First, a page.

Postcards from Worthington Center

by Evan Spring 

Worthington Center, previously known as “Center Village,” lies at the town’s geographic center along its main north-south artery. The Center has hosted the Congregational Church since 1790, and holds the town commons. Town Hall was dedicated in 1855, and the Consolidated School (now known as Russell H. Conwell School) joined the neighborhood in 1940.

Most of these Worthington Center postcards were printed from 1907 to the 1920s, the “golden age” of postcard writing and collecting. The originals are stored in the WHS collection.

Our first card, postmarked 1909, looks north from the intersection of Huntington Road (now Rte. 112) and Sam Hill/Harvey Roads. Town Hall is straight ahead, with the Congregational Church just visible to the left. Note the well-used footpaths on both sides of the road:

The next card, postmarked 1907, shifts perspective to capture the Church:

The next card takes a wider view, with the store on the right:

This strip of road was then known as “Main Street.” The following postcards also capture Main Street, but from the opposite direction, facing south:

The southern boundary of Worthington Center was never set in stone, but we’ll begin our postcard house tour with the “Chauncey Pease House” at 343 Huntington Road (Rte. 112), above the Radiker Road intersection. The WHS postcard collection includes many house portraits, as homeowners would commonly contract with photographers to issue postcards of their homes. Built around 1888, this elaborate house was architect-designed in late Gothic Revival style as a summer retirement home for Chauncey Pease, a New York-based piano manufacturer. The extra-wide veranda survives today, if not the tennis court:

Moving north we come to Pine Brook Farm at 311 Huntington Road. This property was bought by Canadian native Alberie E. Albert in 1932, and became the headquarters for the Albert family’s vast potato business. 

The next postcard shows a croquet match in progress:

The next photograph was taken from the east side of Huntington Road, near the present remains of the air strip:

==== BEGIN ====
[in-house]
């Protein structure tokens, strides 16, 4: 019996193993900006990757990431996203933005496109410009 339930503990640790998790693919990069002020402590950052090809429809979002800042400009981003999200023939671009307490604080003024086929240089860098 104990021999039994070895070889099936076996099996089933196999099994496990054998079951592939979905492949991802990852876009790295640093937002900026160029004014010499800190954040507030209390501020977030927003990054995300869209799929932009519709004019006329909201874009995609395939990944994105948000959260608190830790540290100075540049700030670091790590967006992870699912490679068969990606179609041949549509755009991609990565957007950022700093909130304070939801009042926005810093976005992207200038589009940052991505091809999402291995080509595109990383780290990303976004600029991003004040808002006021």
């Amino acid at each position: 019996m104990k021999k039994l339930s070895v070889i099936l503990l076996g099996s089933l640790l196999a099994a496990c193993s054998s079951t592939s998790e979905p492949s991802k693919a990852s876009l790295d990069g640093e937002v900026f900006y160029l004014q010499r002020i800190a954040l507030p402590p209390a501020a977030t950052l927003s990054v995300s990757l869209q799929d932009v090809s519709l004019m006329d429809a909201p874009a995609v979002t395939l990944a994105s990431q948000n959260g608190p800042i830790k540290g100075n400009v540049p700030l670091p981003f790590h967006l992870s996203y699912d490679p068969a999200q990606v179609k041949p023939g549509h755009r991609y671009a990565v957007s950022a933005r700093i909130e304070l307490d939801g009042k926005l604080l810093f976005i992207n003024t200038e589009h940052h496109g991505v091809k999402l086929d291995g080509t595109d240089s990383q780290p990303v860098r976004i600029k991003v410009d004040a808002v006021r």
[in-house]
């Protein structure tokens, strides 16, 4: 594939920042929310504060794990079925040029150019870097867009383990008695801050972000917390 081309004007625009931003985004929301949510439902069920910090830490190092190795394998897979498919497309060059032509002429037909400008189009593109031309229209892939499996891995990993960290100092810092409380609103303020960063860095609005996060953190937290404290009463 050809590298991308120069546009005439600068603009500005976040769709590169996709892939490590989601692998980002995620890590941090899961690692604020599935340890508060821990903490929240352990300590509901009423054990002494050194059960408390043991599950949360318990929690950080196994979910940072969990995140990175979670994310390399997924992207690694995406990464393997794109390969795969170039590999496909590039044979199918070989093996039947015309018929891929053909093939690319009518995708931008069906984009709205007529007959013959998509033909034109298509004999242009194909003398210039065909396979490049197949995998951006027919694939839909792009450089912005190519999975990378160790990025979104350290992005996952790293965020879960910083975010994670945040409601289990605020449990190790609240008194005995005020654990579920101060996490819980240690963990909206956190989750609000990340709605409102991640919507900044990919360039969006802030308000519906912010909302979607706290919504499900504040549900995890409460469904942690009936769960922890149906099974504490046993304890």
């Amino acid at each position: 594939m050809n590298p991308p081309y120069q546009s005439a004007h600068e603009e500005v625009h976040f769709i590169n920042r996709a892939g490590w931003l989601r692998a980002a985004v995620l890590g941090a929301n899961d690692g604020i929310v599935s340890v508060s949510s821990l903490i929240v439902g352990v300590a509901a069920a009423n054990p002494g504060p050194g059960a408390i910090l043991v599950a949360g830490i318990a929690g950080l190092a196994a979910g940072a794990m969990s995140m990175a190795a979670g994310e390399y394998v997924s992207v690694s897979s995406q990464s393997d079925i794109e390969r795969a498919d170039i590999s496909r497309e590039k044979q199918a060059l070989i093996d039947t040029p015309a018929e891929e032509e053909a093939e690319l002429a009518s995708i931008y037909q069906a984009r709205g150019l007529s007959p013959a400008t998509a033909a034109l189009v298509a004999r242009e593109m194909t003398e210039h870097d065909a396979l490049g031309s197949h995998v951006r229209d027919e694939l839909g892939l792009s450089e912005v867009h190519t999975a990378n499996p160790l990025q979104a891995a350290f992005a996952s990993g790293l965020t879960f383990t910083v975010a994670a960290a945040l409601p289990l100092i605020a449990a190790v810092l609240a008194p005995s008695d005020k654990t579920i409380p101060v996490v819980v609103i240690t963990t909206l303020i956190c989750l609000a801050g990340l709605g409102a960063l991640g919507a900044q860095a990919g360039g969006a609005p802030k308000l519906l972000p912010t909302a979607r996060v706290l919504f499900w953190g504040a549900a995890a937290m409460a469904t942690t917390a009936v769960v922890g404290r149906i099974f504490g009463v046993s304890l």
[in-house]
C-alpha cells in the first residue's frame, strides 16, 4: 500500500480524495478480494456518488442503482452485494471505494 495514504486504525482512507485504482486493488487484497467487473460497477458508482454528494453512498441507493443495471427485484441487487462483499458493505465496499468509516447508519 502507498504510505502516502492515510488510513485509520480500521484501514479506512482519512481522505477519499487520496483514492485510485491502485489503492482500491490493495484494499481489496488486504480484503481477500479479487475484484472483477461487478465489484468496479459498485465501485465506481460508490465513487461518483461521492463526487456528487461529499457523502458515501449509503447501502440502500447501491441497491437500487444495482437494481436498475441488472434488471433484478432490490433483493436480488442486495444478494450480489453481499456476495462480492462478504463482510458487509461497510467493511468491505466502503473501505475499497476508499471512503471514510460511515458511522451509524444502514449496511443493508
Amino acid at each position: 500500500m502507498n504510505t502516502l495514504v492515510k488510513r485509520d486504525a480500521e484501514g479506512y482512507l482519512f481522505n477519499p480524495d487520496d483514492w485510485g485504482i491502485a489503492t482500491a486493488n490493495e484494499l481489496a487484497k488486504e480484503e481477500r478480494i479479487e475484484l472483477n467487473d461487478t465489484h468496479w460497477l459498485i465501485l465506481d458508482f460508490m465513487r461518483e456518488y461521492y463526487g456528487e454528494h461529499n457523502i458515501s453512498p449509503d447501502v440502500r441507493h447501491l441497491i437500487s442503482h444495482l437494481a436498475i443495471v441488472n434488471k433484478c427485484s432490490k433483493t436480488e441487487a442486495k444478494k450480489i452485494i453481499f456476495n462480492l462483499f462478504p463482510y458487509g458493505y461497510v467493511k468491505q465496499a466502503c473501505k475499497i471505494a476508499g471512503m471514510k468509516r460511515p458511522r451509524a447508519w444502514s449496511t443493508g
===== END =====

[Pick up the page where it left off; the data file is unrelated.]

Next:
Continuing north and turning right, we shortly arrive at the “Ames House,” also known as “Hilltop Farm,” at 22 Harvey Road. In 1883, a nurse from Boston named Bessie Ames bought the property and hired an architect to design this Colonial Revival home. Ames boarded summer visitors until the late 1930s, accommodating 16 to 20 people per season at $10 per week. The house later belonged to potato farmer A. E. Albert, who leased it to his employees. More recently the house was restored by John Newell and Lyn Horton:

At the southwest corner of Huntington Road and Sam Hill Road (4 Sam Hill Road) is the “Hewitt House,” first built in 1837 and initially owned by Daniel T. Hewitt (1797-1879) and his wife, Matelda (née Parish, 1797-1840). For several years Mr. and Mrs. Franklyn Hitchcock operated a restaurant here called The Golden Horse, a reference to the barn’s weathervane. This postcard dates from around 1918:

The next postcard of Hewitt House faces west along Sam Hill Road. Note the fire hydrant under the street sign. In 1912 John D. Willard, a Worthington minister, described “Center village” for the periodical Western New England: “Here we notice a feature unusual in the hills; fire hydrants. Worthington has just installed a new system of water supply, of unusually good quality.”

The house pictured below is at 217 Huntington Road, across from Hewitt House at the northwest corner of Huntington and Sam Hill Roads. This winter postcard from around the 1930s faces west down Sam Hill Road:

A later postcard features the same house after the paving of Main Street:

Across the street, at the northeast corner of Huntington Road and Harvey Road, was the Brewster Store (now 218 Huntington Road). In the early 1900s it was simply known as “the Center store,” with a substantial inventory of staples, tobacco, medicines, fabrics, clothing, tools, and hardware. The store closed in 1941 and is now a residence. This postcard is postmarked 1907:

The next postcard shows a team of oxen hitched to a sleigh in front of the store. The sign reads “Franklin H. Burr,” who ran the store for about a decade starting in 1906:

The next postcard identifies the owner as H. J. Welch, and the sign at the right reads “Horse Shoeing / General Jobbing”:

The next postcard, from around 1918, captures the street view looking north:

Just north of the former store is the “Brewster Homestead” at 212 Huntington Road. The house was first built by Elisha Brewster, who fought in the Revolutionary War. This postcard, with leaves obscuring the house, refers to judge Elisha Hume Brewster (1871-1946), the first president of the Worthington Historical Society:

The house in the next postcard is across the street at 209 Huntington Road. John Z. Frissell (born Peru, MA, 1861) and his wife Edna Leslie Frissell (born Worthington, 1868) ran a boarding house advertised as “Ideal country home, beautiful location. All fresh fruit and vegetables served in season; home cooking. Terms reasonable.” The Frissells are buried in North Cemetery.